Disaster Information for Renters

Authored By: Community Legal Services of Mid-Florida, Inc.

FAQ

The apartment I live in is in really bad shape from the hurricane, but the landlord told me that if I want to stay I must pay full rent - what should I do?

Your landlord may be experiencing financial hardship until his/her insurance company pays out money for repairs. Talk to your landlord to see if the rent can be reduced until the apartment is repaired. See if the landlord will allow you to move to another unit in the building that is livable.

What if my landlord won't negotiate?

You have the right to reduce your rent in proportion to the damage to the unit. If your apartment is unlivable, you can move out. In either case, you should send a certified letter to your landlord telling him/her of your actions. Please contact Community Legal Services of Mid Florida, Inc. for more information on what you can do based on your specific situation.

All my stuff was destroyed when the roof fell in on the place I rent - what help can I get?

If you had renter’s insurance at the time of the hurricane, contact your insurance company. If your situation is desperate, make sure you describe your situation to the insurance company. If the insurance company agrees your loss is covered, you can ask for an advance payment to cover a part of your loss.

What if I do not have any insurance on my property?

If you did not have renter’s insurance, see if your landlord had insurance to cover your belongings. If your losses are not covered by any insurance policy, you may be able to get Individual and Household Program (IHP) money from FEMA to replace necessary items of personal property such as clothing, household items, furnishings and appliances. You may apply for these benefits through FEMA at 1-800-621-3362 (hearing/speech impaired 1-800-462-7585).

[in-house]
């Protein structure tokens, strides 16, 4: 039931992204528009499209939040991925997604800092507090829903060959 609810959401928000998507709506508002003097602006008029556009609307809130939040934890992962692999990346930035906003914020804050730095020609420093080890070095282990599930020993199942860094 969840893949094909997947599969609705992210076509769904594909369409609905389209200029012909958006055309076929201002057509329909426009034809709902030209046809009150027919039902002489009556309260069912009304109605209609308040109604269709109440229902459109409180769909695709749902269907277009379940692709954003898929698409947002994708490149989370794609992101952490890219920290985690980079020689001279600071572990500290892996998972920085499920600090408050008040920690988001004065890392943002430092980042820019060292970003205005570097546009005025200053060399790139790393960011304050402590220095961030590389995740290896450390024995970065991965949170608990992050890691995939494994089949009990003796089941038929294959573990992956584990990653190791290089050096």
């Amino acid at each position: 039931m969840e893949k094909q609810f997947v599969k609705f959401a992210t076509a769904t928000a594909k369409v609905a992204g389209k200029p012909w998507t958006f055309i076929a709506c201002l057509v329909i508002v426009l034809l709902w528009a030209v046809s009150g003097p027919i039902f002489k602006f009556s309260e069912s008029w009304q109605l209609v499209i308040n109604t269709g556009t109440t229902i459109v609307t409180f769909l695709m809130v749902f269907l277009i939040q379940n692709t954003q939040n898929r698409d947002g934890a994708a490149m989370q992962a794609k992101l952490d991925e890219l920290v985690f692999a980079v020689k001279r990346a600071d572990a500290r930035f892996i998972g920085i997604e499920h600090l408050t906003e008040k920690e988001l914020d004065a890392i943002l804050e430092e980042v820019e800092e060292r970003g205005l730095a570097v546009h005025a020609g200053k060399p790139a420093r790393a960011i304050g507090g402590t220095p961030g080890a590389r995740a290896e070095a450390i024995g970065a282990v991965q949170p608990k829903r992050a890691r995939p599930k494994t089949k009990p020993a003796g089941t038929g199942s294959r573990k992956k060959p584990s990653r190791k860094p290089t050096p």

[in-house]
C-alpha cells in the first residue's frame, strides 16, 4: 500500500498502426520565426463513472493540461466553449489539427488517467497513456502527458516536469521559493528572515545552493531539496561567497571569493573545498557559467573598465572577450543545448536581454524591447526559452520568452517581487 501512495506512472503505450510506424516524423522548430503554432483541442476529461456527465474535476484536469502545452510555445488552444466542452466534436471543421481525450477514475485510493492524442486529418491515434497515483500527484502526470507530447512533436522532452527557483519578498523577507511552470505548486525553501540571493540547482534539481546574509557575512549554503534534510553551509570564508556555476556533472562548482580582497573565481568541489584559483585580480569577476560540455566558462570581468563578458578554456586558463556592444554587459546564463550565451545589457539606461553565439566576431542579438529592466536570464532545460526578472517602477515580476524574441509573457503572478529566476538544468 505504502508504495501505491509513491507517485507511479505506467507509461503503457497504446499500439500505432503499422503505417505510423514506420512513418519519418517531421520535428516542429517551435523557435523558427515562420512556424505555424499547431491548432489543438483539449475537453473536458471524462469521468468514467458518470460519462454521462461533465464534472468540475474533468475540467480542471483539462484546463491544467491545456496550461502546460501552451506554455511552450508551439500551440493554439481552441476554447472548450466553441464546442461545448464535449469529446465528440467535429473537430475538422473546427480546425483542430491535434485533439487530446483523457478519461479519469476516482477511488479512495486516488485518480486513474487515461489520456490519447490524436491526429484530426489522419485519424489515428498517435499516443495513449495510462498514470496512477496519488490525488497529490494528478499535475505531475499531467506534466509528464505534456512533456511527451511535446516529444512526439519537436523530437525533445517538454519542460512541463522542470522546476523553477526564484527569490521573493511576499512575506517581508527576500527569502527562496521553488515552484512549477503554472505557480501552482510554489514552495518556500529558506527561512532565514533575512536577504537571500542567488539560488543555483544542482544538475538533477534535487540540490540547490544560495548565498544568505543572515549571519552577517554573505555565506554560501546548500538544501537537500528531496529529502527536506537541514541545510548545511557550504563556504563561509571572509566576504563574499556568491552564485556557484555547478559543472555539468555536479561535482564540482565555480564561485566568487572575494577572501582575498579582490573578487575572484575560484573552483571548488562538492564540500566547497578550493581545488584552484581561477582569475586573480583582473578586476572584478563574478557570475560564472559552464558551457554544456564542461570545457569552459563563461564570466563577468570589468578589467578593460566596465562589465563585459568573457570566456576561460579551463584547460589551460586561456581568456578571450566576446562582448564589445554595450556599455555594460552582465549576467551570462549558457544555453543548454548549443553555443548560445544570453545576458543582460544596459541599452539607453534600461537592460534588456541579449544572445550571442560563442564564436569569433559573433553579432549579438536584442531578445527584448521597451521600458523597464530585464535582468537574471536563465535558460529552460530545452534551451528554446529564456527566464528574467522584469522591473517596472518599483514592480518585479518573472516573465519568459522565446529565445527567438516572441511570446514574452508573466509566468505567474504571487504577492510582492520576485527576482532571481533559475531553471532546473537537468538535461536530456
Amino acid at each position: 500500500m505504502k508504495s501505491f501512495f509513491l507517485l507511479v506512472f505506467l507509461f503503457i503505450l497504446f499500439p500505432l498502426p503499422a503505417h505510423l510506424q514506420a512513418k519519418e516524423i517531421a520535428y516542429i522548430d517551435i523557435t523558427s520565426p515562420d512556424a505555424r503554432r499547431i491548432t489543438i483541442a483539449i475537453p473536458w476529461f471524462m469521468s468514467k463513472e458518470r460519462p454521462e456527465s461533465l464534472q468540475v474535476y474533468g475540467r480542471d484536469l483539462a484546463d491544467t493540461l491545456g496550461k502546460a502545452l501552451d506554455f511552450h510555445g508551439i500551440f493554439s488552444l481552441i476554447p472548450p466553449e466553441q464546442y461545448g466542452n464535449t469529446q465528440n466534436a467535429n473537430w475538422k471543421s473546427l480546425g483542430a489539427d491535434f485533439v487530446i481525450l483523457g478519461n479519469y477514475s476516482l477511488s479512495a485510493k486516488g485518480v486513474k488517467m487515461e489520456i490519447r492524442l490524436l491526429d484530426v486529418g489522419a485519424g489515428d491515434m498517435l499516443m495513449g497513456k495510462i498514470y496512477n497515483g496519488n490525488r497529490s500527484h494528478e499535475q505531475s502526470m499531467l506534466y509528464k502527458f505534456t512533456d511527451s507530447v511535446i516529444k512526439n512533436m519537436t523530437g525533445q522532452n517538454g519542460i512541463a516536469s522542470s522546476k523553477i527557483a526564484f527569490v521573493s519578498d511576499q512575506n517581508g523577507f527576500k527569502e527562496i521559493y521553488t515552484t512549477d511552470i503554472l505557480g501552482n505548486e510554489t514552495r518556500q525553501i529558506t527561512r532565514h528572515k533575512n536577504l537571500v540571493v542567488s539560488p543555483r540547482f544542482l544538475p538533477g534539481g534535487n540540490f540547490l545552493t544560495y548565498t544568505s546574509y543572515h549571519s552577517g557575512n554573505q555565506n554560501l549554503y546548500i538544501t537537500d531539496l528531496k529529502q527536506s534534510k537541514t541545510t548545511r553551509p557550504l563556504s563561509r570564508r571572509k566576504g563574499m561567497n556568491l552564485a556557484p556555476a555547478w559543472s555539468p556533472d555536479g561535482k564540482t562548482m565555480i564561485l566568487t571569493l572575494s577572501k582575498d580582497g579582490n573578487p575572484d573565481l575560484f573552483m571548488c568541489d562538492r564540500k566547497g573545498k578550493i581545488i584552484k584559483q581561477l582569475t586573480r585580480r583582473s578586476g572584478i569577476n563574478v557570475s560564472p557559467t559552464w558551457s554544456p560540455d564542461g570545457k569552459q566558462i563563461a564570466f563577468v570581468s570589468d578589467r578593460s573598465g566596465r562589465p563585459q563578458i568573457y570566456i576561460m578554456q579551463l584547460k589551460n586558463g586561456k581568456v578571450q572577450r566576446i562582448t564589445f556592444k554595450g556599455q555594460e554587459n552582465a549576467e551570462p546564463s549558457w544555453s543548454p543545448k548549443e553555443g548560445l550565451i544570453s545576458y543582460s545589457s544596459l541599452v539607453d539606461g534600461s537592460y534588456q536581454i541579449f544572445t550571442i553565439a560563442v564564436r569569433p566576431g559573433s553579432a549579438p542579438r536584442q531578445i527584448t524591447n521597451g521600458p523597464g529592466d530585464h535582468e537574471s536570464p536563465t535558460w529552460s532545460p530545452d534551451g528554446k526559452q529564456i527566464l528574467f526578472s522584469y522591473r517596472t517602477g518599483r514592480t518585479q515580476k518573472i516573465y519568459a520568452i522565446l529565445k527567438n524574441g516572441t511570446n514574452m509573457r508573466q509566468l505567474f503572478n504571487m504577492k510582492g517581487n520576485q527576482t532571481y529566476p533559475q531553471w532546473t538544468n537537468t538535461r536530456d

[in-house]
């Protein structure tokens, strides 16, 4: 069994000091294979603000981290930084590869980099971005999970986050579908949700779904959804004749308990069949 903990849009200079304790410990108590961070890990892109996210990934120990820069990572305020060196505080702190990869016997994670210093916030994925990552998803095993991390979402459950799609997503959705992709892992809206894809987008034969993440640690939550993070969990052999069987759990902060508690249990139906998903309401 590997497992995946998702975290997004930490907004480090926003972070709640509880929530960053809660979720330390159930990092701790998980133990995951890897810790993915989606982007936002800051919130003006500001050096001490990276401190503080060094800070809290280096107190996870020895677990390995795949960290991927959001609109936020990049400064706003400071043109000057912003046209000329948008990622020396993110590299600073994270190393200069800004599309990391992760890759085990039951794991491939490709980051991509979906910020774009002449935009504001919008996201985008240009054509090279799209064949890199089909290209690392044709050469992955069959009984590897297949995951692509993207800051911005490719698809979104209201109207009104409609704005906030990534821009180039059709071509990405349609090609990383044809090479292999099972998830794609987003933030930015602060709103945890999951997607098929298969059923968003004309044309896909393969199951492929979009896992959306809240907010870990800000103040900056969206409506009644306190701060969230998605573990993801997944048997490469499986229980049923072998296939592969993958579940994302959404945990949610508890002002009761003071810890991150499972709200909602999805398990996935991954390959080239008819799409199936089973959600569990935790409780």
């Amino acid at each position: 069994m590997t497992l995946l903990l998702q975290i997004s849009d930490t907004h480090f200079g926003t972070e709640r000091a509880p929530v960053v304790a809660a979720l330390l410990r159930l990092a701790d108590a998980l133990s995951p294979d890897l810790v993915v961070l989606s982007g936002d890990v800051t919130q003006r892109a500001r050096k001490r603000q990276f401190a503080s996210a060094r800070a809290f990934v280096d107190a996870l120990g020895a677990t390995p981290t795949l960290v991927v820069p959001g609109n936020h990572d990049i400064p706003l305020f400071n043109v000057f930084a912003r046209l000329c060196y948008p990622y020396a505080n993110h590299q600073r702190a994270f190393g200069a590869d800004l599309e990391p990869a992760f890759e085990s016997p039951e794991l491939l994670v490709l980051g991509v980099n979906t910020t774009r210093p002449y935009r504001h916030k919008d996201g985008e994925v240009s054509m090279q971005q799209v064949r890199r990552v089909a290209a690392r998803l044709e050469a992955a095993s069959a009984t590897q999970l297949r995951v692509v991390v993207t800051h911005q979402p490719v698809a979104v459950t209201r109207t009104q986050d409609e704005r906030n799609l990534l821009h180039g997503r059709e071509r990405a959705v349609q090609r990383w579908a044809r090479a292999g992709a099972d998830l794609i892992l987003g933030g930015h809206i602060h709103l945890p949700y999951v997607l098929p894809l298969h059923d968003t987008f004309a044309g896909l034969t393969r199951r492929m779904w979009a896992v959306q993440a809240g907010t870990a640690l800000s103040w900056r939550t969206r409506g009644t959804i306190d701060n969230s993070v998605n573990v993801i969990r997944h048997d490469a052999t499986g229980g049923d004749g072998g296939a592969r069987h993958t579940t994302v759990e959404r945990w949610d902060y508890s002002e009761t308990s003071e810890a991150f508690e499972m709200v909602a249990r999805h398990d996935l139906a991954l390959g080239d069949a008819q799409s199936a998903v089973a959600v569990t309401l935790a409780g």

My landlord told me to move out the next day because he wants the apartment for his daughter who lost her house in the hurricane, and told me if I wasn't out, he'd change the locks - do I have to move?

Florida law does not allow a landlord to just lock you out or turn off the utilities or to use any other “self help” means to get you to leave. The landlord must file an eviction action in court and, then you only have to move out after the judge in your eviction case enters a final judgment of eviction. Also, the landlord must first give you some type of written notice to move before filing an eviction case against you in court. If you get any eviction court papers, you can call Community Legal Services for information on how to file your answer to the eviction lawsuit. If the landlord does lock you out, you can call the police, and you should consult a lawyer to find out about an action for damages.

My apartment is so bad I cannot live in it and I am going to move. I want my security desposit returned - what are my rights?

If you have a written lease, read your lease to see what it says. If you do not have a written lease, or your lease does not say anything about deposits, then the landlord must either return your deposit within 15 days after you move out or send you a letter, by certified mail, within thirty (30) days, saying why he will not return your deposit. You then have fifteen (15) days to object in writing, or the landlord will be allowed to keep the security deposit. Before you leave your apartment, you must give your landlord your new address. If you and your landlord disagree about whether you should get your deposit back, you can call Community Legal Services. We can explain how you can take your landlord to small claims court to get back your security deposit.

Updated: April 19, 2017 

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